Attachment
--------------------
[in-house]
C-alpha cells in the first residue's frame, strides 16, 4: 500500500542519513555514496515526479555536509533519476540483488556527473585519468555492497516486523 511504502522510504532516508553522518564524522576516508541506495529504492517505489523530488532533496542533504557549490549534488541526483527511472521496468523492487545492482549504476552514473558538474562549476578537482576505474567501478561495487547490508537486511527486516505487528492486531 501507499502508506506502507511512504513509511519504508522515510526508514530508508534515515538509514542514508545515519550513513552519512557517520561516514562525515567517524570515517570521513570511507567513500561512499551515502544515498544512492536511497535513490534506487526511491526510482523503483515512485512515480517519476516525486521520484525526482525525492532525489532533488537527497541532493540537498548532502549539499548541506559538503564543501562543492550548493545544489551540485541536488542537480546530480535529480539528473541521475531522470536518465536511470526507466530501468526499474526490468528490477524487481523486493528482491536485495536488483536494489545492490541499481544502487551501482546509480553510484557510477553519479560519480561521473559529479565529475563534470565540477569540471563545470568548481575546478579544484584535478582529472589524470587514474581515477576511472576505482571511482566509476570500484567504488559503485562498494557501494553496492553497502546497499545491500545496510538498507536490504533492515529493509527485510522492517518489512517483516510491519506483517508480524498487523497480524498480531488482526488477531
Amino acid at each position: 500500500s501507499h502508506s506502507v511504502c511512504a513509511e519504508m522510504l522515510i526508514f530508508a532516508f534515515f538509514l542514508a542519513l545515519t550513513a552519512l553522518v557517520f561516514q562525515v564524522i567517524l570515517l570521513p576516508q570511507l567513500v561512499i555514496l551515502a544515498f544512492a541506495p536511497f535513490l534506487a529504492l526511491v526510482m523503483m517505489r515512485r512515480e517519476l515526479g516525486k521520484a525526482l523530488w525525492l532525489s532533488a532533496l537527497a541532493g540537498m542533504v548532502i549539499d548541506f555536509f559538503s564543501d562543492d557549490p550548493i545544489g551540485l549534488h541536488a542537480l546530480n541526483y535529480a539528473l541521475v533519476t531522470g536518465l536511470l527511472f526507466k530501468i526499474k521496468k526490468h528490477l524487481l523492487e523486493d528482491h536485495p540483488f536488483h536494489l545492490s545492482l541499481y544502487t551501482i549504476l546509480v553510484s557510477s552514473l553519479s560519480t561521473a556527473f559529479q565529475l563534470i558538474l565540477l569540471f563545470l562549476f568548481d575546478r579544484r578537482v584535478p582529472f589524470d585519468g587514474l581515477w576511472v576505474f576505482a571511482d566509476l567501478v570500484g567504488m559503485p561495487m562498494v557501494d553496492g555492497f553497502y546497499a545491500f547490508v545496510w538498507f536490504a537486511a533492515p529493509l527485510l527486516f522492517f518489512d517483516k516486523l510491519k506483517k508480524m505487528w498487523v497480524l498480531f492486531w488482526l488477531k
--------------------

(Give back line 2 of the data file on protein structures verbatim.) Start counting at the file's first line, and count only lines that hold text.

C-alpha cells in the first residue's frame, strides 16, 4: 500500500542519513555514496515526479555536509533519476540483488556527473585519468555492497516486523 511504502522510504532516508553522518564524522576516508541506495529504492517505489523530488532533496542533504557549490549534488541526483527511472521496468523492487545492482549504476552514473558538474562549476578537482576505474567501478561495487547490508537486511527486516505487528492486531 501507499502508506506502507511512504513509511519504508522515510526508514530508508534515515538509514542514508545515519550513513552519512557517520561516514562525515567517524570515517570521513570511507567513500561512499551515502544515498544512492536511497535513490534506487526511491526510482523503483515512485512515480517519476516525486521520484525526482525525492532525489532533488537527497541532493540537498548532502549539499548541506559538503564543501562543492550548493545544489551540485541536488542537480546530480535529480539528473541521475531522470536518465536511470526507466530501468526499474526490468528490477524487481523486493528482491536485495536488483536494489545492490541499481544502487551501482546509480553510484557510477553519479560519480561521473559529479565529475563534470565540477569540471563545470568548481575546478579544484584535478582529472589524470587514474581515477576511472576505482571511482566509476570500484567504488559503485562498494557501494553496492553497502546497499545491500545496510538498507536490504533492515529493509527485510522492517518489512517483516510491519506483517508480524498487523497480524498480531488482526488477531